Under the constitution, Jonathan is now the head of state until the country's next elections scheduled to be held by April 2011. He will also nominate a vice-president, subject to approval by the senate.
In his acceptance speech after taking the oath, Jonathan said his coming to power had occured under "very sad and unusual circumstances".
He praised his predecessor as a "man of great personal integrity ... and outstanding humility" and he said he would continue the fight against corruption and push for electoral reform during his time in office.
"Our total commitment to good governance, electoral reform and the fight against corruption would be pursued with greater vigour."
"Similarly the effort at ensuring the sustenance of peace and development in the Niger Delta as well as the security of life and property around the entire country would be of top most priority in the remaining period of this administration."
Yar'Adua had failed to formally transfer his powers to Jonathan while he was in Saudi Arabia earlier this year, sparking a constitutional crisis in Nigeria, Africa's most populous nation with 150 million people.
Yar'Adua returned to Nigeria in February after three months of medical treatment in Saudi Arabia, but had not been seen in public since.
Al Jazeera's Yvonne Ndege said the severity of his illness had been shrouded in secrecy since he was airlifted out of Nigeria in November 2009.
"He had always suffered some kind of sickness since becoming president, he had had kidney problems and the latest bout of illness was related to a heart condition," she said.
"There were so many local media reports that he was on the mend but we will never really know the true extent of his illness except that he had been terminally ill."
The National Assembly left open the possibility for Yar'Adua to regain power if he returned to the country in good health. But his long absence from public life and the secrecy surrounding his health sparked months of fierce speculation in the Nigerian media and constant tension between his supporters and those of the acting president.
Jonathan, meanwhile, has consolidated his power, appointing a new cabinet and his own team of advisers.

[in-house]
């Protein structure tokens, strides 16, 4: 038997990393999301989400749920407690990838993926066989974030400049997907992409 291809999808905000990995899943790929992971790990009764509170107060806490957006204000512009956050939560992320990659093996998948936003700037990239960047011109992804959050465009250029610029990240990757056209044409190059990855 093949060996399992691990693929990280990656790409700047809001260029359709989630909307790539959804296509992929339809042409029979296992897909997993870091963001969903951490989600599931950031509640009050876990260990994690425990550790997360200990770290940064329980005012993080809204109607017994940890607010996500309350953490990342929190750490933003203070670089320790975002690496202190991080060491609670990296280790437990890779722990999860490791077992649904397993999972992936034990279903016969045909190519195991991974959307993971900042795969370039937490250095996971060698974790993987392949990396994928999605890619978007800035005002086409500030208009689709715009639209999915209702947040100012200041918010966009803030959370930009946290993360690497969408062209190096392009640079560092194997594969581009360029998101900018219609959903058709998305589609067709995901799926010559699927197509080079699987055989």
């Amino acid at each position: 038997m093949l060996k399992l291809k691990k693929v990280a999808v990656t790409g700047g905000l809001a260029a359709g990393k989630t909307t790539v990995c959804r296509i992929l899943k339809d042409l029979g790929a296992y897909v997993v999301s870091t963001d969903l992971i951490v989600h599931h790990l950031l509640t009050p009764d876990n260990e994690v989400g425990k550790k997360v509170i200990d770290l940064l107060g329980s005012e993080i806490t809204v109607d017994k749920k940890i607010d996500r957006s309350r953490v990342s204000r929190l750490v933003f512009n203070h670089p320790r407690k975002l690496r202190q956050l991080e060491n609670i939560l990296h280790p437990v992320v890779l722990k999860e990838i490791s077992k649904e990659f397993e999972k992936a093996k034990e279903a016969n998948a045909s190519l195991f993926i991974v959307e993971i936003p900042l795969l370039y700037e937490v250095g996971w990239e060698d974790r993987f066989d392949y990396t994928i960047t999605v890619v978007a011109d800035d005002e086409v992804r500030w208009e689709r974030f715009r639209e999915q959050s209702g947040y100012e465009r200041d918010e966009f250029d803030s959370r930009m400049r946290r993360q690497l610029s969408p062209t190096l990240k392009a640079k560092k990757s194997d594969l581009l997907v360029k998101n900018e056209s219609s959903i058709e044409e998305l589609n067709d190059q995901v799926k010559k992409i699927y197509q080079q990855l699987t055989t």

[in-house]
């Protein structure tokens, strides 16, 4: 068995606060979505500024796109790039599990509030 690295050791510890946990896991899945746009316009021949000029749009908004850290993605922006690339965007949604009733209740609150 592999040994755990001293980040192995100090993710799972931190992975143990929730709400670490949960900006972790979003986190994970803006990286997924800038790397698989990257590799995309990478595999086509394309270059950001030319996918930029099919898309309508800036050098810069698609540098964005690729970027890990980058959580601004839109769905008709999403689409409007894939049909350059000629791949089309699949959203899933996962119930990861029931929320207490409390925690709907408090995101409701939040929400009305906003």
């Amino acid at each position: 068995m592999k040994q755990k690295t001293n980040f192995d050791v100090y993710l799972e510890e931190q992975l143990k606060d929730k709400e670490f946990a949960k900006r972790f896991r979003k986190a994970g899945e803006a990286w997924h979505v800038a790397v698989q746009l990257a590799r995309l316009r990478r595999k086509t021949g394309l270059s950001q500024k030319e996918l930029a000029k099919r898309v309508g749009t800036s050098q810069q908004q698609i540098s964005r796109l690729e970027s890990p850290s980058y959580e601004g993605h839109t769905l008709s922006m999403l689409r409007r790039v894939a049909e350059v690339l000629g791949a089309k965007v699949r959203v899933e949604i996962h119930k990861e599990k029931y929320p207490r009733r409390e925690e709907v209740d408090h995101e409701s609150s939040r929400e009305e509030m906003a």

|Yar'Adua's absence had sparked fears of a power vacuum in Nigeria [AFP]
Abba Aji, a senator and special adviser to Yar'Adua on national assembly matters, told Al Jazeera he had no objection to Jonathan continuing as president and contesting in next year's presidential election.
"I certainly have no problem with this [arrangement] but the ultimate decision as to who will be the next president will have to be made by the Nigerian electorate … as of right every Nigerian has the right to contest the election."
It is unclear if Jonathan, who is from the mainly Christian south of Nigeria, will run for president in the polls because of an unwritten agreement in the ruling party that power rotates between north and south.
Under the agreement, the north, where Yar'Adua hails from, theoretically has another term in office following his death.
'Dicey' transition period
Nii Akuetteh, the former executive director of Washington-based think tank Africa Action, told Al Jazeera that Yar'Adua pushed through electoral reforms and will be remembered as a clean president.
"When a president dies suddenly, the transition period is always dicey.
"On the other hand, his health has been bad for a long time so the Nigerian power structure has had time to prepare for this.
"I think it will be a fairly smooth transition. I don't expect any kind of upheaval since Jonathan as acting president is already firmly in control."
Yar'adua took office in 2007 in a country notorious for corruption and was praised by many for being the first leader to publicly declare his personal assets when taking office - setting up a benchmark for comparison later to see if he misappropriated funds.
Andrew Simmons, Al Jazeera's Africa editor, said the death of Yar'Adua had been no surprise coming after a long illness, but it was nonetheless a tragic end to what could have been a promising presidency.
"Yar'adua, a former chemistry teacher, was taciturn, down-to-earth but who was just underestimated initially. The one thing that stood in his way was his health."
Simmons said the Nigerian leader left a legacy of a clean government which included transparency, electoral reforms and an amnesty with militants in the oil-rich Niger Delta.
"He did not achieve many of the reforms he promised mainly because his health had got in the way … but he had achieved something."